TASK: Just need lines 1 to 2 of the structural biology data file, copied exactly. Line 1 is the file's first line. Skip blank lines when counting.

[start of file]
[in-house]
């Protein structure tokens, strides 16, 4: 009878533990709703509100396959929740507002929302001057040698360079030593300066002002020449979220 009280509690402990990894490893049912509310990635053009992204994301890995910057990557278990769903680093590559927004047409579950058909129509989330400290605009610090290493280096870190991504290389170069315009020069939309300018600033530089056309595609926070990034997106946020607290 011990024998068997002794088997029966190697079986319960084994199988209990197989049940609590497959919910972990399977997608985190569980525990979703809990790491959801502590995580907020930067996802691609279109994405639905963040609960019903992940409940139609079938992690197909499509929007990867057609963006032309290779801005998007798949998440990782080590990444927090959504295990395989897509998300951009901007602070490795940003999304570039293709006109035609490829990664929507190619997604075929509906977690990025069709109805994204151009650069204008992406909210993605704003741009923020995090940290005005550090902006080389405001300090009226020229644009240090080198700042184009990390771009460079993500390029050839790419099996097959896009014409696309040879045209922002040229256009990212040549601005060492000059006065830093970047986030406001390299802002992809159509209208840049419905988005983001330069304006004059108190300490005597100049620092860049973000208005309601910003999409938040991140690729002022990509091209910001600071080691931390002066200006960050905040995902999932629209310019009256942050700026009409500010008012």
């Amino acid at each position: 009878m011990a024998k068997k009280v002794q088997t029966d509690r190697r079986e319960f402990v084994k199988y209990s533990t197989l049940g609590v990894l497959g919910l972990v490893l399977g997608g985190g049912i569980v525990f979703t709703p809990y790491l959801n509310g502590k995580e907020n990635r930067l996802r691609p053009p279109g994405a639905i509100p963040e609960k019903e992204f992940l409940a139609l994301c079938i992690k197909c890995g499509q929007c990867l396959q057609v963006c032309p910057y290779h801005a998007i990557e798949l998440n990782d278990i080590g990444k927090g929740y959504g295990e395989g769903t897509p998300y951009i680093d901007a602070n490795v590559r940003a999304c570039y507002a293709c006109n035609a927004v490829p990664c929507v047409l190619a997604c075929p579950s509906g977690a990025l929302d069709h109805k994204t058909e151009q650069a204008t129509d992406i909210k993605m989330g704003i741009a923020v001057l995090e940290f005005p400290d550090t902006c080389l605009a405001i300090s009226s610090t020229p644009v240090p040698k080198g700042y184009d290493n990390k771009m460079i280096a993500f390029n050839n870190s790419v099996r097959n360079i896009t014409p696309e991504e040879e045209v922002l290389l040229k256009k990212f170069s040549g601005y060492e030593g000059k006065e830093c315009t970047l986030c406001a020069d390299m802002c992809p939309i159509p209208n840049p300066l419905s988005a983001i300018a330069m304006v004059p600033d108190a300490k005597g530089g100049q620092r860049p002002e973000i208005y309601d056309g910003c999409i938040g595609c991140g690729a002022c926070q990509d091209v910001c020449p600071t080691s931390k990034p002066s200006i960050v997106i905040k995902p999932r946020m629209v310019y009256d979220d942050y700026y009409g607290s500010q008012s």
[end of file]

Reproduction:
[in-house]
């Protein structure tokens, strides 16, 4: 009878533990709703509100396959929740507002929302001057040698360079030593300066002002020449979220 009280509690402990990894490893049912509310990635053009992204994301890995910057990557278990769903680093590559927004047409579950058909129509989330400290605009610090290493280096870190991504290389170069315009020069939309300018600033530089056309595609926070990034997106946020607290 011990024998068997002794088997029966190697079986319960084994199988209990197989049940609590497959919910972990399977997608985190569980525990979703809990790491959801502590995580907020930067996802691609279109994405639905963040609960019903992940409940139609079938992690197909499509929007990867057609963006032309290779801005998007798949998440990782080590990444927090959504295990395989897509998300951009901007602070490795940003999304570039293709006109035609490829990664929507190619997604075929509906977690990025069709109805994204151009650069204008992406909210993605704003741009923020995090940290005005550090902006080389405001300090009226020229644009240090080198700042184009990390771009460079993500390029050839790419099996097959896009014409696309040879045209922002040229256009990212040549601005060492000059006065830093970047986030406001390299802002992809159509209208840049419905988005983001330069304006004059108190300490005597100049620092860049973000208005309601910003999409938040991140690729002022990509091209910001600071080691931390002066200006960050905040995902999932629209310019009256942050700026009409500010008012």